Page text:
Minotaur

Review by Flossie Waite
A Unicorn Production
Unicorn Theatre
24th January – 2nd April 2016
For ages 8+

Theseus and the Minotaur is a classroom favourite – learning about the Greeks is so much more fun if you chuck in a bloodthirsty creature lurking in an impenetrable maze. Despite this, Minotaur at Unicorn Theatre is a sophisticated, elegant production – chic even, with Ariadne in a stylish clay-coloured jumpsuit, the kings in enviable tailoring and the Minotaur in headgear straight from an Alexander McQueen collection. Even the maze is more like a runway, demarcated by overhead spotlights. The focus is no longer bloodshed, but the familial relationships at the heart of the story: character development is the new black. Kicking off the theatre’s Greek season, the sleek, slick Minotaur proves that gore is out and emotive backstory is in.

From the get-go, the minotaur is not just a monster, but a brother and son. Sister Ariadne (Anna Elijasz) visits him, playing him music and trying to teach him words: she knows he’s not messed up, just misunderstood. Her dad, King Minos of Crete (Rupert Holliday Evans), stands firmly on the opposite side of the nature vs nurture fence – he’s convinced that a creature with a bull for a head is predisposed to a nasty temper and eating flesh, rather than that being the result of a life locked alone in the dark. Whatever their feelings about him, it’s clear the Minotaur is very much part of the family, and in a weird kind of way, King Minos is looking out for his bull-son by demanding human sacrifices from King Aegeus of Athens (Ben Adams).

Screen Shot 2016-01-31 at 20.11.49

This is where the play briefly, and slightly bizarrely, changes gear. So far, it has been sad rather than scary, with Ariadne feeling trapped in Crete and desperately looking for a friend in her brother. It has been serious rather than silly, with Minos and Aegeus discussing war and their gruesome deal to put an end to it. But when cowardly Aegeus agrees that fourteen children can be fed to the Minotaur, the mood shifts. Minos happily starts picking them out of the audience, and hands shoot up everywhere, children absolutely desperate to play a pivotal role in what is, fairly literally, politics of the people. Jokes are flung about as the sacrificial lambs are rounded up on stage and surrounded by rope. The brief chaos that descends ends when Theseus (Theo Solomon) offers to kill the Minotaur and the children are sent shuffling back to their seats, though the show continues to feel slightly more free and slightly less polished.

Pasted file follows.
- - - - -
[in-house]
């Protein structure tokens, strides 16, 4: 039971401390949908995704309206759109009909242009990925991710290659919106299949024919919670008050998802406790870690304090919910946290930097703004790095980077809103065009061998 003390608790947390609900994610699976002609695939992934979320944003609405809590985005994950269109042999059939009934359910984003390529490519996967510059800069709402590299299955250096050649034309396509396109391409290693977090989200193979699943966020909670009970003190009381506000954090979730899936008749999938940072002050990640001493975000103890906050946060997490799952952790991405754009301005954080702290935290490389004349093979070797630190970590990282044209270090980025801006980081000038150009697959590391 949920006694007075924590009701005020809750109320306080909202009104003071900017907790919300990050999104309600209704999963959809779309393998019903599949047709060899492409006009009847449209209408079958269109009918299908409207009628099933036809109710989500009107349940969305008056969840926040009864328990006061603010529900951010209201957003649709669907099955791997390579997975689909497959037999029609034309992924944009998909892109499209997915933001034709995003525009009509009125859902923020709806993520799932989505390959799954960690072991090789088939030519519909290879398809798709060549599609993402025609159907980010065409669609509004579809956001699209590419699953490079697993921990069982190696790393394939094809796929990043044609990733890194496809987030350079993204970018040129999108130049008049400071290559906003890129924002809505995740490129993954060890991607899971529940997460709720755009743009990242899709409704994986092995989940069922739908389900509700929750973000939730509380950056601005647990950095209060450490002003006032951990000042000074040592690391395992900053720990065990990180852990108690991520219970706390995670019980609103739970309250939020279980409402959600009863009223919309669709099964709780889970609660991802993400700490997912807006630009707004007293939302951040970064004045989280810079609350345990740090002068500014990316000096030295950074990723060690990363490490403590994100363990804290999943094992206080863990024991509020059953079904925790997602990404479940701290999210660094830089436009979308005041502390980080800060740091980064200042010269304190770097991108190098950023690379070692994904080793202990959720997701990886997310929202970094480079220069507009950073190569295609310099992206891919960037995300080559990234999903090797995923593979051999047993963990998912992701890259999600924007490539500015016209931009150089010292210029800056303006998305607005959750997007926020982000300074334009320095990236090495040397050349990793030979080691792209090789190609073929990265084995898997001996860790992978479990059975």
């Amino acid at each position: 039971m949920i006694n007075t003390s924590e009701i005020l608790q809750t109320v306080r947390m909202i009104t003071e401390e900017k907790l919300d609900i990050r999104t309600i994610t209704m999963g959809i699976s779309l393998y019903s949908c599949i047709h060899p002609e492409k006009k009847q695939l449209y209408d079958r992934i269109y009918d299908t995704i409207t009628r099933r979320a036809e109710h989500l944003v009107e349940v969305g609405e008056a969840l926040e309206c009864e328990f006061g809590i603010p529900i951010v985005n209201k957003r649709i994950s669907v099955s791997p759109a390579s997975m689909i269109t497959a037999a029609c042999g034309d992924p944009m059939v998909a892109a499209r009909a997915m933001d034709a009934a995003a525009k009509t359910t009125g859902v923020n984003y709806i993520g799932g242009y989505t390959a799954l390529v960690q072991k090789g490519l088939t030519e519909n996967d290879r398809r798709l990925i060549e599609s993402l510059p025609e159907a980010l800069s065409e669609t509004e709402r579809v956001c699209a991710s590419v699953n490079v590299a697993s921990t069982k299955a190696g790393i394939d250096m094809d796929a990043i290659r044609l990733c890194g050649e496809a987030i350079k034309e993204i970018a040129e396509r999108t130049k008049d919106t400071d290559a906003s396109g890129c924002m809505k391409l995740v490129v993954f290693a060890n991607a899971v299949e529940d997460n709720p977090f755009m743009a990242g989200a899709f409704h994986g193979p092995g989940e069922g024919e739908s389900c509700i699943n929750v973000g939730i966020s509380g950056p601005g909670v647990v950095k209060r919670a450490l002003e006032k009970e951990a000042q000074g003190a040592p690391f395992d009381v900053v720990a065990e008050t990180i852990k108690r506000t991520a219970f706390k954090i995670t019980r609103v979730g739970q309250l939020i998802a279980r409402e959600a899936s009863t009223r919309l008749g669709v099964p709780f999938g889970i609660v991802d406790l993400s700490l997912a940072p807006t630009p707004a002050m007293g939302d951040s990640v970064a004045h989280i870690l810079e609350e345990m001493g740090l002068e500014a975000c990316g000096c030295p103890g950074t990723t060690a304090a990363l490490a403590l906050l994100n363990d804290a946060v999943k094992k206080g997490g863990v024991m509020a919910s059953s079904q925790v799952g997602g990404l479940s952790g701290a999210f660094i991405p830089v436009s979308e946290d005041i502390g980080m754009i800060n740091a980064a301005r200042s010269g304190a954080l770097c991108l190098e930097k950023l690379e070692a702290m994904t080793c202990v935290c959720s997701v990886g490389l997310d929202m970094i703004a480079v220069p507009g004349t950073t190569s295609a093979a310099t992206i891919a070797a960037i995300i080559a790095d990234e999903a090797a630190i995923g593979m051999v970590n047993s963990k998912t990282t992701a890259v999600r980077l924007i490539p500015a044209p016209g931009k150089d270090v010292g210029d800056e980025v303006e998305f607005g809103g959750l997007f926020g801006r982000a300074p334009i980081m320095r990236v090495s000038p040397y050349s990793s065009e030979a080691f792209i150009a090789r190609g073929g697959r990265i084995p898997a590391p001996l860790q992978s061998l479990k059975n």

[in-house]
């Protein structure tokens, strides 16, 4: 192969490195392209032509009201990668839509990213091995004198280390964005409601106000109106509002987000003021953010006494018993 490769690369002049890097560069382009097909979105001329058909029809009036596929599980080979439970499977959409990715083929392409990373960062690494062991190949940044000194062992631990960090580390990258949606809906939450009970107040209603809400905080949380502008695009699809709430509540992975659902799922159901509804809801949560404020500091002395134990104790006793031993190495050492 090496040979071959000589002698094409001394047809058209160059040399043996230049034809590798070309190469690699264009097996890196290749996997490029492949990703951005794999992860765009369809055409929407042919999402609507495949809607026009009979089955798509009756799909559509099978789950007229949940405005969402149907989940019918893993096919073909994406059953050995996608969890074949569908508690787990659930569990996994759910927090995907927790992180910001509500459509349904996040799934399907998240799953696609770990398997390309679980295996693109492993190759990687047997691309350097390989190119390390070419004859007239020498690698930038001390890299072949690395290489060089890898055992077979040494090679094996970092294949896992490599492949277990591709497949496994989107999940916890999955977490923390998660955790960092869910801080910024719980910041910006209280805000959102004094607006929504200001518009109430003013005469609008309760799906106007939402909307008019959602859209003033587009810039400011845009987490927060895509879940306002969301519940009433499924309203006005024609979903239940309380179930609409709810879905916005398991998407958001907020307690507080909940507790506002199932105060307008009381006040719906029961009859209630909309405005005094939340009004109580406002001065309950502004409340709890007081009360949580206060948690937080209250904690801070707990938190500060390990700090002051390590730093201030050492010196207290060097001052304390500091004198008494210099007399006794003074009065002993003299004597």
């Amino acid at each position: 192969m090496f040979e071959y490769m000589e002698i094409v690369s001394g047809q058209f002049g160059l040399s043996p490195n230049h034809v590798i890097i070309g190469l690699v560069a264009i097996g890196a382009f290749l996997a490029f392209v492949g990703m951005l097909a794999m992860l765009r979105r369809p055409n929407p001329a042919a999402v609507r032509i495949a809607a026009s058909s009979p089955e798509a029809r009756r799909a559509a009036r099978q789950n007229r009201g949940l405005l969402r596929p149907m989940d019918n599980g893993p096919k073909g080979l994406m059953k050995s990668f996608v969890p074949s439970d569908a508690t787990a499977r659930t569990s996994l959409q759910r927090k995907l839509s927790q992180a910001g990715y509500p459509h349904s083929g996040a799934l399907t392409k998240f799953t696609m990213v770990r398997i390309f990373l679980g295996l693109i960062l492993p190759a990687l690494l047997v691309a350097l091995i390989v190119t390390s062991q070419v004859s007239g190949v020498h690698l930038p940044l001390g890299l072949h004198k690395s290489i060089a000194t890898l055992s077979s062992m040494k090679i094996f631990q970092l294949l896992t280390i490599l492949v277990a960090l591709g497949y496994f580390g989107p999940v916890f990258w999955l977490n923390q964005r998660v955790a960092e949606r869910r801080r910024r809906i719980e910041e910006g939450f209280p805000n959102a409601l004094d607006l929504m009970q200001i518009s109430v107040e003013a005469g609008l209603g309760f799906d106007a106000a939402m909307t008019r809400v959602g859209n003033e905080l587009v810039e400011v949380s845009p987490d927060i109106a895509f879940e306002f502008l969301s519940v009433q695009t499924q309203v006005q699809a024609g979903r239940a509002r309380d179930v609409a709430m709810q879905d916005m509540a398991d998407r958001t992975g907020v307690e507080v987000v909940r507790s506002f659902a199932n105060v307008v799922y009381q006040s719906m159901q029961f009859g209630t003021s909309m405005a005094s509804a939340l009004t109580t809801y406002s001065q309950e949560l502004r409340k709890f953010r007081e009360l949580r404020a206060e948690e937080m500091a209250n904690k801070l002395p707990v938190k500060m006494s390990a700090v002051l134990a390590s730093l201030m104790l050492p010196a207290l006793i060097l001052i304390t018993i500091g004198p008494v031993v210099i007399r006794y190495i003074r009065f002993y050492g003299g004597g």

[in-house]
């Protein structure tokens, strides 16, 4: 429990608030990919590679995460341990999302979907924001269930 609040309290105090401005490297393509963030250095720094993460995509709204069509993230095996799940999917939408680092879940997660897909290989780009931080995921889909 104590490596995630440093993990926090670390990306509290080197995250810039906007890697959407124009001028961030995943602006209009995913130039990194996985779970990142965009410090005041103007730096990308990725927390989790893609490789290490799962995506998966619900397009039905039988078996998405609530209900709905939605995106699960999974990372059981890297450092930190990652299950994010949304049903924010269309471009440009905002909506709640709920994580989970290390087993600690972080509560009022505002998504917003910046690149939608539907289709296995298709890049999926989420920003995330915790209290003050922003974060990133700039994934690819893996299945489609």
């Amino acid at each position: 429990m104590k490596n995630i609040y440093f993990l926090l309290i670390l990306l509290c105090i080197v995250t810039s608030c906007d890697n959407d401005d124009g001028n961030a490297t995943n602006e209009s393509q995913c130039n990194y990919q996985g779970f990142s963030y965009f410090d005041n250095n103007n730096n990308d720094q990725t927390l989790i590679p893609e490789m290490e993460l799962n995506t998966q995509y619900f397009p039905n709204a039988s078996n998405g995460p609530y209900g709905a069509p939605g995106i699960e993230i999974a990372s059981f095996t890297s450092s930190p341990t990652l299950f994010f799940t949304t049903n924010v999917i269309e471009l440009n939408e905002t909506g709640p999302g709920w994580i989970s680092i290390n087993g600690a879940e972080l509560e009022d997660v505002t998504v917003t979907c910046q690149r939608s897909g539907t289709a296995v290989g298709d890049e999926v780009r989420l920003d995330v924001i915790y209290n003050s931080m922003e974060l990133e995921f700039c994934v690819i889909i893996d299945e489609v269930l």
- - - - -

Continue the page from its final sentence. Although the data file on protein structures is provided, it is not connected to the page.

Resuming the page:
Unlike Polka’s fairly recent adaptation of the same story, this version doesn’t find a magical excuse to transport a modern audience back in time: it makes us part of ancient Greece. Louie Whitemore’s set seats the audience in an amphitheatre, and we are addressed by Aegeus and Minos as fellow Athenians and fellow Cretans. It finds the emotional core that Polka’s production lacked and, like a classical antiquity version of Star Wars, it turns out it’s basically all to do with fathers and sons. This, like a classical antiquity version of Star Wars up until the most recent film, doesn’t leave much space for female characters – Ariadne seems the central figure at the beginning, but suffers a fate worse than being dumped on an island by Theseus: being pretty much forgotten by Theseus.

Still, the consistently stand out feature remains the design in a production that needed a stronger grip on what it was trying to be. Minotaur has too much style, and not enough substance.

Images by Richard Davenport.

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